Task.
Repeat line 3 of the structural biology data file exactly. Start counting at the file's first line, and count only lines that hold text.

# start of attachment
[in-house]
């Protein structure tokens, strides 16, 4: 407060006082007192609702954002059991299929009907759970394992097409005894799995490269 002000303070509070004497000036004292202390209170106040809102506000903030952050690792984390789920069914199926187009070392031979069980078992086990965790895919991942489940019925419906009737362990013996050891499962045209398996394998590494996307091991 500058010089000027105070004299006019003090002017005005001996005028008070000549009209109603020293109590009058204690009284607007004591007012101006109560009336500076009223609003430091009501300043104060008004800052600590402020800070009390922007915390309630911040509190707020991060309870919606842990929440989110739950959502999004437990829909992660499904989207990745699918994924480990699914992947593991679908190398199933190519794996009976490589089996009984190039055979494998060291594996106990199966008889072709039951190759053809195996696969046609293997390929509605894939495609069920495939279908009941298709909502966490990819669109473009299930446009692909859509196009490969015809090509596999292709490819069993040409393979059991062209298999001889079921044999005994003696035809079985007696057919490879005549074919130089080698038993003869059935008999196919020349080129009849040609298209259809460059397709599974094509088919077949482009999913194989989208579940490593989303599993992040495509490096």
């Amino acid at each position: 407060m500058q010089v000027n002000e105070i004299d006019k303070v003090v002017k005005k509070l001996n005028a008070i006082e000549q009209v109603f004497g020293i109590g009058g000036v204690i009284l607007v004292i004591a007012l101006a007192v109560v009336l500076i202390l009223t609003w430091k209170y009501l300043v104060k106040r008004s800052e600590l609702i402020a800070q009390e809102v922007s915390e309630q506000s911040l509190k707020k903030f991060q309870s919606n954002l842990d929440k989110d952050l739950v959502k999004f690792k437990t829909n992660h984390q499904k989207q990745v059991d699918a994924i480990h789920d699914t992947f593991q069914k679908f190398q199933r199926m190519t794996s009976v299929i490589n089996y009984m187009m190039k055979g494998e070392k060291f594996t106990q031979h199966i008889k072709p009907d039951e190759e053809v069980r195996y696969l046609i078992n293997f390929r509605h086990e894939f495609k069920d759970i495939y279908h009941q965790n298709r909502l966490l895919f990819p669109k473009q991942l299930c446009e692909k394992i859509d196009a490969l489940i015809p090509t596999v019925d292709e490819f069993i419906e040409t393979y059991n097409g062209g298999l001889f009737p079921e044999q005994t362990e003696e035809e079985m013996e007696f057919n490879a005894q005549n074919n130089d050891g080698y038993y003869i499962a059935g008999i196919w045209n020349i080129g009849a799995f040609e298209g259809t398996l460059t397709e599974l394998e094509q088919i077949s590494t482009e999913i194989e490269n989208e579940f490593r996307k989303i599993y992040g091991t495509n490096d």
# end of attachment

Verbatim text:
């Amino acid at each position: 407060m500058q010089v000027n002000e105070i004299d006019k303070v003090v002017k005005k509070l001996n005028a008070i006082e000549q009209v109603f004497g020293i109590g009058g000036v204690i009284l607007v004292i004591a007012l101006a007192v109560v009336l500076i202390l009223t609003w430091k209170y009501l300043v104060k106040r008004s800052e600590l609702i402020a800070q009390e809102v922007s915390e309630q506000s911040l509190k707020k903030f991060q309870s919606n954002l842990d929440k989110d952050l739950v959502k999004f690792k437990t829909n992660h984390q499904k989207q990745v059991d699918a994924i480990h789920d699914t992947f593991q069914k679908f190398q199933r199926m190519t794996s009976v299929i490589n089996y009984m187009m190039k055979g494998e070392k060291f594996t106990q031979h199966i008889k072709p009907d039951e190759e053809v069980r195996y696969l046609i078992n293997f390929r509605h086990e894939f495609k069920d759970i495939y279908h009941q965790n298709r909502l966490l895919f990819p669109k473009q991942l299930c446009e692909k394992i859509d196009a490969l489940i015809p090509t596999v019925d292709e490819f069993i419906e040409t393979y059991n097409g062209g298999l001889f009737p079921e044999q005994t362990e003696e035809e079985m013996e007696f057919n490879a005894q005549n074919n130089d050891g080698y038993y003869i499962a059935g008999i196919w045209n020349i080129g009849a799995f040609e298209g259809t398996l460059t397709e599974l394998e094509q088919i077949s590494t482009e999913i194989e490269n989208e579940f490593r996307k989303i599993y992040g091991t495509n490096d």